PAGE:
There are a lot of good things about living in Japan. Good food, from sushi to sashimi to Indian curry. People who are generally friendly and polite, with that important “you know no one is horking in your food behind your back” factor. Reading a novel while taking an extended dip in the onsen bath. Going into a hardware store and seeing a beautiful Japanese girl with twin-tails and “Absolute Zone” stockings doing her shopping. However, living in Japan is not all cherry blossoms and Mt. Fuji, and there are some downsides to being here too. Coming from a place like California means I have to deal with extremes of weather, and I’ve had to evolve many strategies to keep from freezing to death during the winter. Allergies are another big problem for many living here, thanks to many decades of government-sponsored forestry which standardized on the nihon sugi (Japan Cedar) tree, replacing natural forests with the easy-to-harvest trees throughout the country. This means that when it’s time for the trees to pollinate, they do it all at once, creating an unbearable situation for millions of people with allergies. In addition to the awful months of sugi pollen, Japanese homes can be quite high maintenance when it comes to removing dust. Much as I love our tatami mats, they’re very difficult to keep clean, and dust mites love to live inside the fibers — hyakushon!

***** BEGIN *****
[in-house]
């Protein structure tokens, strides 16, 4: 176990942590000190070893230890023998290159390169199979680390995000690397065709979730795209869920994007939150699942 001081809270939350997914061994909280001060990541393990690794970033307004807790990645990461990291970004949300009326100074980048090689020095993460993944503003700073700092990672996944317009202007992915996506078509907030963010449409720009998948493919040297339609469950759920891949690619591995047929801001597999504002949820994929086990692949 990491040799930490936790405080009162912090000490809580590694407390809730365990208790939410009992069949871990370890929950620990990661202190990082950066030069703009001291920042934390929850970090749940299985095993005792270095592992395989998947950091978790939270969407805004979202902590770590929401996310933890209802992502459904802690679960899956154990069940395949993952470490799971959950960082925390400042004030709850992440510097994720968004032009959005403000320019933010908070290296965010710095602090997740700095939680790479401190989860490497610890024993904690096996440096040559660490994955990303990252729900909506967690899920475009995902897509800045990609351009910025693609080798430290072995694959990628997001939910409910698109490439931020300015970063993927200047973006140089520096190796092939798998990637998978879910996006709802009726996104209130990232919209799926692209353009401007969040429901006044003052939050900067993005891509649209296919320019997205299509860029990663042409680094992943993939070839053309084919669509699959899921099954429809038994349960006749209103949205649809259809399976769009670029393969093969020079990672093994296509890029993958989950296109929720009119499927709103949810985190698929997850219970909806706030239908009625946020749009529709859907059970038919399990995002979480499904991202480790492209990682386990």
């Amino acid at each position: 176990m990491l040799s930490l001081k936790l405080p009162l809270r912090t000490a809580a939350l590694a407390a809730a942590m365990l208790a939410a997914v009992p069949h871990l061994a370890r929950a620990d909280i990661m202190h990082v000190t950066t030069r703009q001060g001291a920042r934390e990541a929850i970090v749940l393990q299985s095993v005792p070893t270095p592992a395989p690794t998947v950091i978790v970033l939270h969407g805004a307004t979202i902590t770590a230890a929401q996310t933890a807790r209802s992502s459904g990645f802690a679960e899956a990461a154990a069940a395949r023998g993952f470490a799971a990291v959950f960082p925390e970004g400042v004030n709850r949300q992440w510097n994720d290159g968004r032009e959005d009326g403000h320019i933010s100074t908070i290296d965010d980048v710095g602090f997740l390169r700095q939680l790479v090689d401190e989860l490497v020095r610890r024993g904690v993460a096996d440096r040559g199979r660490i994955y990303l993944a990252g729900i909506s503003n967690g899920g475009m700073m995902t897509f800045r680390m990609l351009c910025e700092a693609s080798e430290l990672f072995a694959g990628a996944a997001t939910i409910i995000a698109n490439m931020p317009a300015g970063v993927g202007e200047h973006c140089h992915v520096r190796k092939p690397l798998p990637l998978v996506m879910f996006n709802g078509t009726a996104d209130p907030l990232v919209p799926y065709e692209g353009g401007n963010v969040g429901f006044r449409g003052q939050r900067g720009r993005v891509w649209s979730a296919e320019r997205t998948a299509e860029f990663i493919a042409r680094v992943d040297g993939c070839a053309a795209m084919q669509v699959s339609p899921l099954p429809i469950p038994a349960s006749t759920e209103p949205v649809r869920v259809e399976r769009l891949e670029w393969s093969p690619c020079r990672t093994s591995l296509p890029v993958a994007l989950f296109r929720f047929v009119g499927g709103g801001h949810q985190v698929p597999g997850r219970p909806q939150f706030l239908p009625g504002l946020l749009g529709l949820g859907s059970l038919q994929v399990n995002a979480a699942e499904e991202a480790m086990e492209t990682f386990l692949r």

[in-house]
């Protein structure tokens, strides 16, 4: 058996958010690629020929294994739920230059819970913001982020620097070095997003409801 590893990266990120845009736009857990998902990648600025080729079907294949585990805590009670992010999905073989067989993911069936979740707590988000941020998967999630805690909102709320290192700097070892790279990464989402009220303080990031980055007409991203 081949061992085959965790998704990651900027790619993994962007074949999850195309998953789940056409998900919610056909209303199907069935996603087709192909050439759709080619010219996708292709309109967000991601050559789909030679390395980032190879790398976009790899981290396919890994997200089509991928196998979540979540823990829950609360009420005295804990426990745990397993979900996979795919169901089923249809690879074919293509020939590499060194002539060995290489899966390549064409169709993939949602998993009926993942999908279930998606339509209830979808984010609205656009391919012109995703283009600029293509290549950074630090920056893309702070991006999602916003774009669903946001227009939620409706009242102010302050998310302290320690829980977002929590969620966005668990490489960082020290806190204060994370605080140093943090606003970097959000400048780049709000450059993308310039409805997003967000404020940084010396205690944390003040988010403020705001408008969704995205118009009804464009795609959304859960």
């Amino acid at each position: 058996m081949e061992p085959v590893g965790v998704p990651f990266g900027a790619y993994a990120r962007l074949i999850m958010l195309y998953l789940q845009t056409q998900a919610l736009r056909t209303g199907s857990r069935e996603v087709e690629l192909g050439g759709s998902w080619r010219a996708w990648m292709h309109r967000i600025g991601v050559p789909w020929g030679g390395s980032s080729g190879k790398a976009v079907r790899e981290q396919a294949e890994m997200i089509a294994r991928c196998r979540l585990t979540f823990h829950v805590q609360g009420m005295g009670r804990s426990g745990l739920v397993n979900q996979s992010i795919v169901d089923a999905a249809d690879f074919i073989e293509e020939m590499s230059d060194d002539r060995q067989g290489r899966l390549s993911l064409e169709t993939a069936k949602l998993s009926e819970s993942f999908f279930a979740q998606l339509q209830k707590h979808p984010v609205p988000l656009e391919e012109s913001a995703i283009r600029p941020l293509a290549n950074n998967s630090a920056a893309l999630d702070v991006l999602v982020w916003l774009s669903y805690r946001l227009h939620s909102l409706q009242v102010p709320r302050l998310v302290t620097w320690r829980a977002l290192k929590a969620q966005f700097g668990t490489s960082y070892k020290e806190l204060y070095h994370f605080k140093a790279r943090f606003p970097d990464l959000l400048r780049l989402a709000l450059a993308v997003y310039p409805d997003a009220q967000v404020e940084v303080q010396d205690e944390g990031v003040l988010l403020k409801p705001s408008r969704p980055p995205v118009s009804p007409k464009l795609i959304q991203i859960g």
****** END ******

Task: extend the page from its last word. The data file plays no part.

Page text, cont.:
Some bad things about living in Japan.